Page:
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Gospel Street Bridge

Orange County Bridge 200, Sol Strauss and James M. Tucker Memorial Bridge

Gospel Street Bridge

Primary Photographer(s): Nathan Holth and Rick McOmber

Bridge Documented: July 2, 2007, April 4, 2015, and May 28, 2019

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Key Facts

Facility Carried / Feature Intersected
Gospel Street Over Lick Creek
Location
Paoli: Orange County, Indiana: United States
Construction Date and Builder / Engineer
1880 By Builder/Contractor: Cleveland Bridge and Iron Company of Cleveland, Ohio

Technical Facts

Rehabilitation Date
Not Available or Not Applicable
Main Span Length
90 Feet (27.5 Meters)
Structure Length
93 Feet (28.3 Meters)
Roadway Width
15.4 Feet (4.69 Meters)
Spans
1 Main Span(s)
NBI Number
5900102

Historic Significance Rating (HSR)
View Information About HSR Ratings

Bridge Documentation

This eight panel structure is an old structure and it features highly decorative portal knee bracing, as well as a decorative builder plaque. It features latticed vertical members that are a bit different looking than the standard truss bridge. The bridge features unique arched, trussed floorbeams. Earlier pin-connected truss bridges such as this 1880 structure often featured uncommon design for some parts of the bridge. This was because designs had not yet become standardized, and some experimentation was still ongoing. The Gospel Street Bridge is important as a beautiful, and old metal truss bridge that retains good historic integrity.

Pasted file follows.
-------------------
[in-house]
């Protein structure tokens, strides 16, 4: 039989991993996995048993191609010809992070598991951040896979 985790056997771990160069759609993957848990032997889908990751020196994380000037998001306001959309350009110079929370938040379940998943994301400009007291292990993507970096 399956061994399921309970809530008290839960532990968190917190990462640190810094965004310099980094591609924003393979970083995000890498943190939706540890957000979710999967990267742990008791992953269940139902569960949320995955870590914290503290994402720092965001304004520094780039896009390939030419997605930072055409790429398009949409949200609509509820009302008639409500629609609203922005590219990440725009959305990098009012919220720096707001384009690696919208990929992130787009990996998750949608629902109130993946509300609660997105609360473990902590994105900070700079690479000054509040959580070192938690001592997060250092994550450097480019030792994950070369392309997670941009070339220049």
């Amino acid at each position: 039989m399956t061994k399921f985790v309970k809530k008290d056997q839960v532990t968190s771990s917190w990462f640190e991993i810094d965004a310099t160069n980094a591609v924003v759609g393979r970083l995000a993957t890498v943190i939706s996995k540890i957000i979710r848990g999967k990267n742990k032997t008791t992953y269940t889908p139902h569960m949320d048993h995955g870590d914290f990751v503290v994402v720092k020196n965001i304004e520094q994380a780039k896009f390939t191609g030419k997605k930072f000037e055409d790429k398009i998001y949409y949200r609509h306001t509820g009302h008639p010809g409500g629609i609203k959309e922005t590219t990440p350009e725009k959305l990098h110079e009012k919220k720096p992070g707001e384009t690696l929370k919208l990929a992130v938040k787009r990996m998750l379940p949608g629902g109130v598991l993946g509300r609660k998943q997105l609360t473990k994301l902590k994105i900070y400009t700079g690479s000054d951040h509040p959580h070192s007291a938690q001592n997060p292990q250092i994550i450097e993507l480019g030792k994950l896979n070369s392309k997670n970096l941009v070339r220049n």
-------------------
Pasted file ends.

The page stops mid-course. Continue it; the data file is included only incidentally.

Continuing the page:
Researching Cleveland bridge companies is difficult because between different companies with similar names, and also some companies changing their names, the various companies can become difficult to keep straight. This bridge was built by the company that had "And Iron" in its name. There were others, for example, the Cleveland Bridge Company is different than the Cleveland Bridge and Iron Company. In any case, this bridge is a rare surviving example of its builder.

The Gospel Street Bridge is located next to a separate pedestrian bridge that is itself old and worthy of attention. It appears to be a late bowstring truss bridge, perhaps built in the 1930s. It features riveted connections.

In late 2015, this bridge collapsed when a truck driver ignored the large "no truck" sign and drove over this bridge. Fortunately, the driver's insurance paid to have the bridge restored. Headache bars were also added after this incident. Overall the restoration did a good job of replicating the original design of members that had to be replaced, including the bridge's spectacular trussed floorbeams. However, somewhat unusually for Indiana, rivets were not used in the restoration. Instead an extremely unusual (for bridge work) type of bolt was used that appears to have had internal hex heads was used. To cover up the hex, it appears they attemted to pad weld over the hex to make them look like button head bolts (which are the traditional rivet substitute in bridge work). This is a very strange method, and given the labor involved probably exceeded that of driving genuine rivets, the purpose of this is unclear.